Author: Emma Lang
Series: #2 in the Circle Eight series

Review Copy Provided by the Author

Description:
A year after their family was brutally torn apart, the Graham siblings begin to put their lives back together at their ranch in East Texas. With their parents gone, their bonds will truly be tested…

Olivia Graham has worked hard to take care of her family at the Circle Eight Ranch. But their family circle was broken when their young brother Benjy disappeared. Liv can’t shake the feeling that he must be out there, somewhere.

Brody Armstrong, a handsome but rough-around-the-edges Texas Ranger, has been working on their case for months, and now he has a promising lead.

As Liv follows him across the rugged Texas landscape and into Mexico, she’ll begin to find the answers she needs—as Brody finds a passion he didn’t know he wanted…

Review:
So my biggest issue with this book stemmed from my extreme dislike of Olivia that started in Book 1. There was just something about her in Matthew’s book that rubbed me the wrong way – but I was hoping that the author would be able to redeem her as a character (I mean, I have seen it done successfully before – Sebastian, Viscount St. Vincent from Lisa Kleypas’ Wallflowers series – as an example). Unfortunately, I spent probably 70% of the book, alternately wanting to either reach through the pages and strangle her, or slap her silly. It was an interesting position that I found myself in…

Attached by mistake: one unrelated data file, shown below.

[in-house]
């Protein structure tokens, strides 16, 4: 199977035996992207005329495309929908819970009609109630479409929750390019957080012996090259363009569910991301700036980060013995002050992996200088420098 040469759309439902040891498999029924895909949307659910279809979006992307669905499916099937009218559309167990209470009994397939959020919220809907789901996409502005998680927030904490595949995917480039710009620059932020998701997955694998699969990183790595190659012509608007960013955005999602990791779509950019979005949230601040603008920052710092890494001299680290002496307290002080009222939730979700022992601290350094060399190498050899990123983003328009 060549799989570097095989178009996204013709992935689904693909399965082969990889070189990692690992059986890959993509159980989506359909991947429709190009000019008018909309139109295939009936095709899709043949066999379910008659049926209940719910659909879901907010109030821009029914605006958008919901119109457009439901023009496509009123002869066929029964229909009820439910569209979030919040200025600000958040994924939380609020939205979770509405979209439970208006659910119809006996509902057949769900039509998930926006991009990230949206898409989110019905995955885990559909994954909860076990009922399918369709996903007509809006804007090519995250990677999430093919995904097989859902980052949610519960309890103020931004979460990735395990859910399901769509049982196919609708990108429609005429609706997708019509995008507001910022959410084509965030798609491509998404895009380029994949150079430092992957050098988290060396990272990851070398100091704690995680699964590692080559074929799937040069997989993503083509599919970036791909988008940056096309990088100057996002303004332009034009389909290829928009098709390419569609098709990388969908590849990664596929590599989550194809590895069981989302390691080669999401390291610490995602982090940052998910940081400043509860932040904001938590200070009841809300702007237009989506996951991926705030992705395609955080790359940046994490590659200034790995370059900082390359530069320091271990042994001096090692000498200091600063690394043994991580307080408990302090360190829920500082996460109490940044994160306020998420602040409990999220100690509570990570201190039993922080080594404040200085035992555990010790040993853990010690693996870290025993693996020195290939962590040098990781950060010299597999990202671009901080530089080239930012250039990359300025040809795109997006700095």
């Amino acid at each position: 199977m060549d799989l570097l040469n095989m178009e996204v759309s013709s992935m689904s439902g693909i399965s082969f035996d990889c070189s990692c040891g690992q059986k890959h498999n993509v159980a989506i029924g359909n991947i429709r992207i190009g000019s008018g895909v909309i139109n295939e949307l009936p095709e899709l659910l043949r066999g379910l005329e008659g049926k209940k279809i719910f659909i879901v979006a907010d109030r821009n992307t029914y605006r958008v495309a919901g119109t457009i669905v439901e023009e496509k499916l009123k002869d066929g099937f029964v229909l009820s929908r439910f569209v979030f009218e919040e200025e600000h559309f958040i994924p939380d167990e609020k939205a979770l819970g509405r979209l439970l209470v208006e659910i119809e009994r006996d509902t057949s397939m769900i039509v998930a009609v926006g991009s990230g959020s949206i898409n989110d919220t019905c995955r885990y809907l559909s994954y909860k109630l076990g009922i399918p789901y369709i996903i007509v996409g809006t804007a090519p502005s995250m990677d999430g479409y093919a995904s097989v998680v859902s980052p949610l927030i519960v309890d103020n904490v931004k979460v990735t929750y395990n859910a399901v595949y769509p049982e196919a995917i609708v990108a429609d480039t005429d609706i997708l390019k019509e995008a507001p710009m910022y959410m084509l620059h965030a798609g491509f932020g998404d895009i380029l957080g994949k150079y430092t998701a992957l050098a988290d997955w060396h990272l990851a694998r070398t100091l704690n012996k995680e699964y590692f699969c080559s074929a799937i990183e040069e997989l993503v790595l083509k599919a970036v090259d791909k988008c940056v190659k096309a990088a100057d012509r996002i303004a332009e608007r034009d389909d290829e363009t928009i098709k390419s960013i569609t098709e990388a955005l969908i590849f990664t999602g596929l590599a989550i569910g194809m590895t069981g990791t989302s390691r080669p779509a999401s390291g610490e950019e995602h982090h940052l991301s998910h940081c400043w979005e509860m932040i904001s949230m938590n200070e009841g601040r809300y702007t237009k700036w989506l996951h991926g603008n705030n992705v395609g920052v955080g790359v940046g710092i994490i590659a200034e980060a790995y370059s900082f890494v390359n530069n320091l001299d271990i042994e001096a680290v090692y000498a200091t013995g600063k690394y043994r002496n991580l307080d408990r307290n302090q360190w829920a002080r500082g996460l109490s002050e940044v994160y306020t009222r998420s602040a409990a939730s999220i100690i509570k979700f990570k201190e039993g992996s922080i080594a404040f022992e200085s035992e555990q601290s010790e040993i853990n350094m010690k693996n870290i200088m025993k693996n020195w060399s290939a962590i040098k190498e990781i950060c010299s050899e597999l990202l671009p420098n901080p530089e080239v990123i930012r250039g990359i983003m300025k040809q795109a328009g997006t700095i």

Normally, I would commend an author who made me so emotionally involved with a character that I wanted to harm them, but ultimately, Olivia was forgettable – I don’t care what happens to her in the future (although, I am sure she will make an appearance in later books) – which for me is significant when it comes to my reading experience. I can’t say anything bad about the writing style, my issues with the book are solely character based. While I did like Brody, the Texas Ranger, it just wasn’t enough to counter what I am terming the “Olivia Effect.”

Hopefully, I will enjoy the next book in the series a bit more. 2.5 stars, but rounding up to 3 because it wasn’t horrenous…

 
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Posted by on January 16, 2013 in Book Review

 

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Review – Collared – L.A. Kornetsky